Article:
This might be a good time to write some songs. As I’ve pointed out in these pages before, Matt and I have different approaches to songwriting, so the time may be right for one of us; likely not both of us. Matt writes songs on the hoof, tromping about the hills, streams, and woods, singing verses into his smart phone while he’s feeding the beavers, then harmonizing the song later when he gets within grabbing distance of a guitar.

Big Green in 1988My process is much more gradual. It usually starts in the shower with me humming some random bit of nothing. I do it and do it, and sometimes something bobs up that works with the various thoughts running through my head. I scribble it down on a cheap-ass notepad and maybe, just maybe, sing melody fragments into my phone. Then I take a swing at it every time I’m near the notepad. Matt’s more like Thoreau, communing with nature and all the rest of it. I’m like some tin pan alley hack, trying to turn nothing into something and usually failing. Hard to believe we were ever any more disciplined than this sorry spectacle.

Turns out, we were, as I mentioned last week. I reviewed some more of those old recordings with Jeremy Shaw, who played guitar with us for a while, and some of his parts were amazing. Then I started cutting up the video program, and as an experiment I exported a soundcheck we did using fragments of Sensory Man. I’ll post that when I’ve got the song to post as well. (The audio needs a little help. The video looks like us in somebody’s garage, which is pretty close to the truth.)

This may turn out to be a total YouTube summer … if it keeps raining.

What’s that they’ve written?

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I’ve taken to starting the day with a brief lyric from our storied past. (Mostly a two-storied past. We haven’t lived in a lot of high-rises in our time.) For some reason, this morning a particular song of Matt’s popped up, and I found myself humming along to this stanza from Natural Laws:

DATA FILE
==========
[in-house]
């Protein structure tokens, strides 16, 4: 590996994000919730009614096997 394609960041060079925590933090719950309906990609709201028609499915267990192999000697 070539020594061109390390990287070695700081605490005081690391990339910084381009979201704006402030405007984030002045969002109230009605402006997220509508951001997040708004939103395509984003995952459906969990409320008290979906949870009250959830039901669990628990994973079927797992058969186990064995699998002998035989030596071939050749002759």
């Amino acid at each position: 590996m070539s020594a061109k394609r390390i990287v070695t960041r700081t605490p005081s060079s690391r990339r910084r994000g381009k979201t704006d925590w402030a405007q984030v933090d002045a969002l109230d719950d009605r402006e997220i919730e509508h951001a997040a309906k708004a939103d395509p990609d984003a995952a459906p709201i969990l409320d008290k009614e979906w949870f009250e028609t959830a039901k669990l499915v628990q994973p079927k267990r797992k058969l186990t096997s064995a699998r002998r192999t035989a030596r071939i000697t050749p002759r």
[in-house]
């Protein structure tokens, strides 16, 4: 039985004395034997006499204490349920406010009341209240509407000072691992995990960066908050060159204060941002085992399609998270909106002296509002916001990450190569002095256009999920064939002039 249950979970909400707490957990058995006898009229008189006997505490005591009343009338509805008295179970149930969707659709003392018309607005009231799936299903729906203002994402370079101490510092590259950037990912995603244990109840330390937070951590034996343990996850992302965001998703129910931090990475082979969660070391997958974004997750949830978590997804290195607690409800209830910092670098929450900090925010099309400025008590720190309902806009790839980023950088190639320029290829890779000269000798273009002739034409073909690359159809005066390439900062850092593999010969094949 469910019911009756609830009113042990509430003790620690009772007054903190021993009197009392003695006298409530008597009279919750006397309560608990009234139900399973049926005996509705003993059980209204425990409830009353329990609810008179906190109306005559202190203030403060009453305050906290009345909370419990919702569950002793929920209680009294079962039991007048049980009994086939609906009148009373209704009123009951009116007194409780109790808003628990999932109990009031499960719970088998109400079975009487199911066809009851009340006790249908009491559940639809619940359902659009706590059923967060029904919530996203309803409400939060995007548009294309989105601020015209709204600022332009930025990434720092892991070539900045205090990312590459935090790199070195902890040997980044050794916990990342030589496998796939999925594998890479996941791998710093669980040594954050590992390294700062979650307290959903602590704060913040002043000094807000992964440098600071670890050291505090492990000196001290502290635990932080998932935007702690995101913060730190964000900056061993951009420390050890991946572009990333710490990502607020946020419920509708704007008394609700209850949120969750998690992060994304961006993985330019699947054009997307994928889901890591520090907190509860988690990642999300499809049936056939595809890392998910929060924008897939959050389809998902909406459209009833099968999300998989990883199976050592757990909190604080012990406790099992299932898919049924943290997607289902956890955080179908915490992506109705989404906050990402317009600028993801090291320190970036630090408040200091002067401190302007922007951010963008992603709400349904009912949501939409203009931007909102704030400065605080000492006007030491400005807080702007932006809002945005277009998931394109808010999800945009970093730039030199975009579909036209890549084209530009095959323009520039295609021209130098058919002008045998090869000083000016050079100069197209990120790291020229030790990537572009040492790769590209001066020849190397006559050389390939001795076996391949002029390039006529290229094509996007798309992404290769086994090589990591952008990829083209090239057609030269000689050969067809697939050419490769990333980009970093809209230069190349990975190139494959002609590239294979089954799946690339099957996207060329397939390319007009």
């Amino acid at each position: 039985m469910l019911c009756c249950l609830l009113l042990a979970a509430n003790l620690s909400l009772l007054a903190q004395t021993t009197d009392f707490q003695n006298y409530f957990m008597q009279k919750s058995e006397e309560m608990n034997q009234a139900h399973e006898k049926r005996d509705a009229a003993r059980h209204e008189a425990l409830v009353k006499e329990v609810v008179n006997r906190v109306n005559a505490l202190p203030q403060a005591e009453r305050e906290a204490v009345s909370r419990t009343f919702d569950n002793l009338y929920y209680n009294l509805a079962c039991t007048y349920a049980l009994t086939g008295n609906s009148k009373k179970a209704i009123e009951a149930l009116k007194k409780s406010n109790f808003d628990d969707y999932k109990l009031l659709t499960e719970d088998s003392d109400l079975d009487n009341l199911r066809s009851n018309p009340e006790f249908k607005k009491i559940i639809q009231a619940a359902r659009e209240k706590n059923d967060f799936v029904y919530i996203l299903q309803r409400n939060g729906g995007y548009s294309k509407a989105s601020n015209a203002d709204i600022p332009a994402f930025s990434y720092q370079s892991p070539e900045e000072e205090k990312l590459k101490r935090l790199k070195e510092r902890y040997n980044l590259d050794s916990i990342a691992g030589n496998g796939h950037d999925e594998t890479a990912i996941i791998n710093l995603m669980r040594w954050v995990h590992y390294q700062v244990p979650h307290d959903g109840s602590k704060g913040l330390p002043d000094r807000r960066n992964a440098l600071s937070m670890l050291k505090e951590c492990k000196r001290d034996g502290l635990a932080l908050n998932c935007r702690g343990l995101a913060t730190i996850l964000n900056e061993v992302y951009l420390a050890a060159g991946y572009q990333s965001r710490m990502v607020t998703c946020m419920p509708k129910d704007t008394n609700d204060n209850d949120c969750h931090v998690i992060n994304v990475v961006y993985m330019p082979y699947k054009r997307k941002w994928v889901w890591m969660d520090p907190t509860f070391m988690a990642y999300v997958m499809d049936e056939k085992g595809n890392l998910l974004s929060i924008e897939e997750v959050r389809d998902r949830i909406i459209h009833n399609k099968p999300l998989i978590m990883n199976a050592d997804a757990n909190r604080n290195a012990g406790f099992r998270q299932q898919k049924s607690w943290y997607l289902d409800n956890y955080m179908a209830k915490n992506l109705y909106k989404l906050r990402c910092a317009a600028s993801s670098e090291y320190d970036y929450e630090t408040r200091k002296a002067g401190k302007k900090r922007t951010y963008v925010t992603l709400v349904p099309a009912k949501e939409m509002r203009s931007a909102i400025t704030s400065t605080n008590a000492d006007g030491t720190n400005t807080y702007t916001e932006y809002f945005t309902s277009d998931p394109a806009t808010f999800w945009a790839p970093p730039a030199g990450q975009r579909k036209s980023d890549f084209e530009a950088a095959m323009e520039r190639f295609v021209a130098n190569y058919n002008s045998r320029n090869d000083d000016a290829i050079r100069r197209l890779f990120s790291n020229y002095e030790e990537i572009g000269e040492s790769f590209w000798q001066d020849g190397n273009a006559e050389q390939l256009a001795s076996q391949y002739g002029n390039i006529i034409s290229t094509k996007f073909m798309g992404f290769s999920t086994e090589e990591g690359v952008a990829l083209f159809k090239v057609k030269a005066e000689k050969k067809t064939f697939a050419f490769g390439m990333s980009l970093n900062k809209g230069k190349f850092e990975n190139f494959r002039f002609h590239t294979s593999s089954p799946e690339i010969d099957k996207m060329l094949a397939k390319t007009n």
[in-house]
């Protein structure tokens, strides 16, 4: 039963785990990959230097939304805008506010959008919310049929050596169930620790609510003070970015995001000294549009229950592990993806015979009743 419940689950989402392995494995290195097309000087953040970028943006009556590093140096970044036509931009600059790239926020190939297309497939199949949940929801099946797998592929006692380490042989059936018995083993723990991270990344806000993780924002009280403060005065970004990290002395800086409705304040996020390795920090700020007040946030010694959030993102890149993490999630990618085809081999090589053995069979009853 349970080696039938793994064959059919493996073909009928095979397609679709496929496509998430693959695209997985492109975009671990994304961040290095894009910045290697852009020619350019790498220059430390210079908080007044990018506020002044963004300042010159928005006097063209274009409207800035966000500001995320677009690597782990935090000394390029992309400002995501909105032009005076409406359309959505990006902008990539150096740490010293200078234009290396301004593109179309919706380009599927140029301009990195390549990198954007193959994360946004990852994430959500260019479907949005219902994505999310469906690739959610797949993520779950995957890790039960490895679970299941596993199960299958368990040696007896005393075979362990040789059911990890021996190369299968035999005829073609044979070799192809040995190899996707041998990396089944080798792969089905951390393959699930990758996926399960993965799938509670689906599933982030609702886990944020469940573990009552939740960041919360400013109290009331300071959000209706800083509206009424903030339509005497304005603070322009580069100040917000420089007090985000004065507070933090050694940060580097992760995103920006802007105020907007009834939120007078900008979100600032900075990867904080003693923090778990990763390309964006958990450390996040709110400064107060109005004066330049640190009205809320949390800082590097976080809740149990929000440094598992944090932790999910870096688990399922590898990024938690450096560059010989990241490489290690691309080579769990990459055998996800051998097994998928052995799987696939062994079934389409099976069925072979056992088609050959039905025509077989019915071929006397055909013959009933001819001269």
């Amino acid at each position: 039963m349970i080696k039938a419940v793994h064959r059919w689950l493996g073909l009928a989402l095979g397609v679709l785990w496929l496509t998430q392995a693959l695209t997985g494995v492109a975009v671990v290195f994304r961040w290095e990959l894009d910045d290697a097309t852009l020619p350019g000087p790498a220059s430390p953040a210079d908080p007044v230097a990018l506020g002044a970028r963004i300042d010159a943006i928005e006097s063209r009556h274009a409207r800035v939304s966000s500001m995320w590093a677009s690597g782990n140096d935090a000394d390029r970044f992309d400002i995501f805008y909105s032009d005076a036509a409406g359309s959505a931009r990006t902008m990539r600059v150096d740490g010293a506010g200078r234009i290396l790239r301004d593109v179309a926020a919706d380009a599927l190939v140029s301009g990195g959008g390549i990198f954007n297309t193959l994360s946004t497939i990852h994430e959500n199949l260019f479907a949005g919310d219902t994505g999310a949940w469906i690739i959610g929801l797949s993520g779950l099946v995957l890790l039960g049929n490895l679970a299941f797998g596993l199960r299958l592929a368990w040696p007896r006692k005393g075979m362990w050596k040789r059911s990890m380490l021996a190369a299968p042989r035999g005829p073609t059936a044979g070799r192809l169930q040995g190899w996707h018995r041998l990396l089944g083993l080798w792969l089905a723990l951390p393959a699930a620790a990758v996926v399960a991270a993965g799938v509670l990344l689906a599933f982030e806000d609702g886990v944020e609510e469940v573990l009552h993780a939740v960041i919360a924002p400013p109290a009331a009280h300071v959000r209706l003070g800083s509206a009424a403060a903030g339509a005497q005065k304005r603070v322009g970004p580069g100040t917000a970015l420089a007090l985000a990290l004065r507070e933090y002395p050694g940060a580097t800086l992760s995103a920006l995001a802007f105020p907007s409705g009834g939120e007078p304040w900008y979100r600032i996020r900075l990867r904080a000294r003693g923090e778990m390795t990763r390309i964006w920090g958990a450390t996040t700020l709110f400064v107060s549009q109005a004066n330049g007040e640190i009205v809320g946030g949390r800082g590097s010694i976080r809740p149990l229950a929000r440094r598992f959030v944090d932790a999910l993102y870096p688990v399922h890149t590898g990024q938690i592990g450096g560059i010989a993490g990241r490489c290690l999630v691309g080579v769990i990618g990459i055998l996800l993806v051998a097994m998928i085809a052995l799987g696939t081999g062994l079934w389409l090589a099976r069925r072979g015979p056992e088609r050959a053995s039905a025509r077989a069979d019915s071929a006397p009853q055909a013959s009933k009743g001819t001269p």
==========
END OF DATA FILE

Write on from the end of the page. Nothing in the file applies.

What’s that they’ve written all
up and down the wall?
Something about suction and my face.
I don’t know what they mean
or why it’s illustrated in green; is it
some tasteless reference to my
love for you?

Some people recite Shakespeare; others read Supreme Court decisions to their children. Me? My tiny mind focuses on the familiar, and there are few things more familiar to me than the boatload of crazy-ass songs I’ve been living with for the past three decades. Lots of material there – probably a couple hundred songs, poorly recorded on cassette 4-track decks or something meaner, all demos. The copyright folks down at the Library of Congress must think we’re a couple of crazy motherfucking crackers, though I’m sure most of the cassette collections we’ve sent to them as deposit copies have long since turned to dust. (They do digital file uploads now, of course.)

Us in the eighties (at an awesome wedding).Matt’s always been a very prolific crackpot. Myself? Less so, though my cumulative output over the years is less well-documented. Matt recorded practically from the very beginning of his songwriting days, whereas many of my songs floated around in my head and never got much farther (nor, frankly, deserved to). To this day, Matt writes about six or seven songs to my one. Not sure how he does it with that day job of his – tramping around the wilderness, feeding beavers, chasing falcons, snapping photos of butterflies, etc. My songwriting habits are pretty bad. Sometimes on a weekend I’ll pick up a guitar and play the same chords I always play, except in a different order. (One of these days I’m going to run out of orders.)